school attendance, since the majority of the stayers were in

school approximately one month more than the leavers.









Educational Ages

When the school leavers and school stayers are compared,

as in Table III, it will be noted that only one girl of the--...

leavers had an educational age of 12-0 and above. No boys

were in this bracket. Sixty-six and seven-tenths per cent

of the girls and 41.7 per cent of the boys in the school

stayer group had educational ages of 12-0 and above. This tends

to show that the girls have higher educational ages all around

and that remaining in school increases the educational ages

of pupils generally. It might be pointed out here that such

a conclusion is probably obvious. However, the point here is

not one of whether staying in school increases one's educa-

tional age, but that there is a difference in the characteris-

tics of the educational ages of individuals who remain in

school as compared with those who drop out.






TABLE II


THE AVERAGE DAILY ATTENDANCE OF THE SCHOOL STAYERS AND SCHOOL LEAVERS


Average School Stayers School Leavers
Daily Male Female Male Female
Attendance Number Per Cent Number Per Cent Number Per Cent Number Per Cent

Less than 140 0 0 1 11.1 1 33.3 2 40

141-150 0 0 0 0 1 33.3 1 20

151-160 0 0 1 11.1

161-170 0 0 2 22.2

171-180 12 100 5 55.6 1 33.4 2 40



Total 12 100.0 9 100.0 3 100.0 5 100.0


O
I







TABLE III

THE EDUCATIONAL AGES OF THE SCHOOL STAYERS AND THE SCHOOL LEAVERS


School Stayers School Leavers
Educational Male Female Male Female
Age Number Per Cent Number Per Cent Number Per Cent Number Per Cent

9-0 to 9-11 0 0 0 0 2 66.7 0 0

10-0 to 10-11 5 41.6 1 11.1 0 0 2 40

11-0 to 11-11 2 16.7 2 22.2 1 33.3 2 40

12-0 to 12-11 2 16.7 3 33.3 0 0 1 20

13-0 to 13-11 3 25 2 22.3 0 0 0 0

14-0 to 14-11 0 0 1 11.1 0 0 0 0



Total 12 100.0 9 100.0 3 100.0 5 100.0


I
I-*
I







-32-

It appears significant that there were only two boys in the

entire study with educational ages below 9-11. These were

drop-out boys and would tend to show that school staying

is closely akin to the growth of the educational age.

Scholastic Averages

In Table IV the scholastic averages of both groups

are tabulated. It is found that all of the boys and girls

of the school stayer group, or 100 per cent, made grades

of C or above. It was also noted that 80 per cent of the

girls of the school leaver group made grades of C, while all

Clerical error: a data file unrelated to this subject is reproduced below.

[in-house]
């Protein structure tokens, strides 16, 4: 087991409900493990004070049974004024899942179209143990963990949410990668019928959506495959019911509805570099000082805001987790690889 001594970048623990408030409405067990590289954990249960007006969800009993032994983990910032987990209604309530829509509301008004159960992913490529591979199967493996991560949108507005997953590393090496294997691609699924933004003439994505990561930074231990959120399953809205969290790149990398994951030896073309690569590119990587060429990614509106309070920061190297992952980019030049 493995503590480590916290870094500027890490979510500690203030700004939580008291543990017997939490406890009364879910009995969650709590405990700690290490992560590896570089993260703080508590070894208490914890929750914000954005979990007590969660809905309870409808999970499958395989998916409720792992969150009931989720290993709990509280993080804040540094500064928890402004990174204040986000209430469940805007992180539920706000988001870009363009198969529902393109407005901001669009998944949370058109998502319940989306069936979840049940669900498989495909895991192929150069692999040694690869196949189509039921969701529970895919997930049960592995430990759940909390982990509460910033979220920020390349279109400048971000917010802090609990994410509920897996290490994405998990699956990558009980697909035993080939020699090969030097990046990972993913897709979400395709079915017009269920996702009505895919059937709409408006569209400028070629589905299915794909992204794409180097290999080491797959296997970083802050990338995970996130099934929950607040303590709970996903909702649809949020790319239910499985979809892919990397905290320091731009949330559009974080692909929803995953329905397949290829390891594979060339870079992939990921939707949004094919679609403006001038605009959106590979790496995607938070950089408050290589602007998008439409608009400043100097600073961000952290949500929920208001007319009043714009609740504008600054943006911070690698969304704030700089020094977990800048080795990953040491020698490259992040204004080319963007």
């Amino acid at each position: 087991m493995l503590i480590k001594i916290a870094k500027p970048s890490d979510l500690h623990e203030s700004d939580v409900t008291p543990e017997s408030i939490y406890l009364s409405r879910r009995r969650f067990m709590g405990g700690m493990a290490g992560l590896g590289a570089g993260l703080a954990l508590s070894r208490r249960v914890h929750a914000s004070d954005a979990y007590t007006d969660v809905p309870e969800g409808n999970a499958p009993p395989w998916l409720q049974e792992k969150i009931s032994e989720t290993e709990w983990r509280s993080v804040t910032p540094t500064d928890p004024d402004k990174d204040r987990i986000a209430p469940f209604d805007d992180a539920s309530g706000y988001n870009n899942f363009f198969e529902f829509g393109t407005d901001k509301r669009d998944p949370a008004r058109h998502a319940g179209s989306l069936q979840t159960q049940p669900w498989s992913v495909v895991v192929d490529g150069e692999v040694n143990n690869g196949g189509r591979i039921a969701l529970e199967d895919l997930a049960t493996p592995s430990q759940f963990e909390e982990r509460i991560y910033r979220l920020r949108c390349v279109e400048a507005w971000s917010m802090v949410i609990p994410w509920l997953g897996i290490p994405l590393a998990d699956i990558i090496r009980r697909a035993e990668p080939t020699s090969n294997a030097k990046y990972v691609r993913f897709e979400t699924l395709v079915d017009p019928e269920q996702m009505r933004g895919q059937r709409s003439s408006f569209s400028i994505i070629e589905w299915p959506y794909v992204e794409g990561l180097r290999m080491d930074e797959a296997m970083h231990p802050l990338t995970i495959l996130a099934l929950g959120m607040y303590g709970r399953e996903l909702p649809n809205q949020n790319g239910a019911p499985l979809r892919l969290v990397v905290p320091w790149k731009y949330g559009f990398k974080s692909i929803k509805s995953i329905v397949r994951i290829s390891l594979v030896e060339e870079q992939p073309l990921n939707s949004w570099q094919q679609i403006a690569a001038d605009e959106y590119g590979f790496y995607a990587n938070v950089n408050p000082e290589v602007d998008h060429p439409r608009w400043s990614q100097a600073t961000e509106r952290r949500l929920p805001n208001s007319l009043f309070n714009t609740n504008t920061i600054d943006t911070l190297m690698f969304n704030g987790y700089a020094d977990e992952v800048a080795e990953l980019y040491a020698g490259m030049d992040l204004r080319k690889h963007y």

of the boys, or 100 per cent, made grades of D and F.

Since these were the only two D and F grades of the entire

study, it is probably true that these boys were failing as
they withdrew from school. It can be clearly seen, however,

that the average scholarship of the students remaining in

school was much better than the withdrawing group. Table V

illustrates the actual averages of both groups.

Achievement

The standingsin arithmetic and reading were taken as

guides to the achievement of these groups of pupils.

These two subjects were chosen because they were tool sub-

jects in which a rating could be secured for everyone.

Other subjects might have been chosen but these two also

furnished a quicker and more uniform way to the achievement

levels.







TABLE IV


THE SCHOLASTIC AVERAGES OF THE SCHOOL STAYERS AND THE SCHOOL LEAVES BY SEX


School Stayers School Leavers
Scholastic Male Female Male Female
Average Number Per Cent Number Per Cent Number Per Cent Number Per Cent


B 5 41.7 5 62.5 0 0 1 20

C 7 58.3 4 38.5 0 0 3 60

D 0 0 0 0 1 33.3 1 20

F 0 0 0 0 2 66.7 0 0


Total 12 100.0 9 100.0 3 100.0 5 100.0








TABLE V

THE SCHOLASTIC AVERAGES OF THE SCHOOL STAYERS AND SCHOOL LEAVERS
COMPUTED FOR EACH SUB-GROUP


School Stayers School Leavers
Male Female Male Female
Grade x f f f f x f xf x f xf

B 13 5 65 13 5 65 13 0 0 13 1 13

C 10 7 70 10 4 40 10 0 0 10 3 30

D 7 0 0 7 0 0 7 1 7 7 1 7

F 4 0 0 4 0 0 4 2 8 4 0 0


Totals 12j fx=135 9 fx=105 3 ffx=15 5 tfx=50


Mean = fx or
N

_13 or
12


Mean = Afx or
N


Mean = f.fx or
N


105 or
9


1 or
3


Mean = tfx or
N

^0 or
5


11.42 or C4-


5 or F


10 or C


11 25 or C4-


I
)
t~







-35-


In arithmetic, 16.7 per cent of the school stayer

boys were between the fourth and fifth grade levels.

There were no girls to correspond to this level of achieve-

ment. All of the girls were between the fifth and ninth

grade levels. Forty-four and four-tenths per cent, or

nearly one-half, of the school stayer girls were above the

seventh grade level. Among the school leavers, all of the

boys and 80 per cent of the girls were below the sixth grade
level. The school stayer group, consequently achieved more

in arithmetic. All of these results may be seen in Table VI.

In Table VII the achievement scores in reading may be

found. Here, again, as in the case of arithmetic, 80 per

cent of the school leaver girls and all of the boys of both

groups were below the sixth grade level in achievement.

Two-thirds of the school stayer girls were above the sixth

grade level. In the stayer group, the boys were not quite

as proficient as the girls but offered them keen competition.

These comparisons tend to show that school staying has in-

creased the achievement in reading. The conclusion here,

as in the case of educational age, is also obvious. A longer

exposure to reading would, naturally, lead to greater achieve-

ment in reading. The point here is practically the same, as

in the case of educational ages, one of whether there is a

difference in the characteristic of achievement in reading

and not the reading level itself. Conclusions in arithmetic







-36-


would be practically the same.

Socio-Economic Status

In Table VIII is found a statistical summary of the

socio-economic scores of the two groups, with the suggested

ratings and the corresponding level of socio-economic status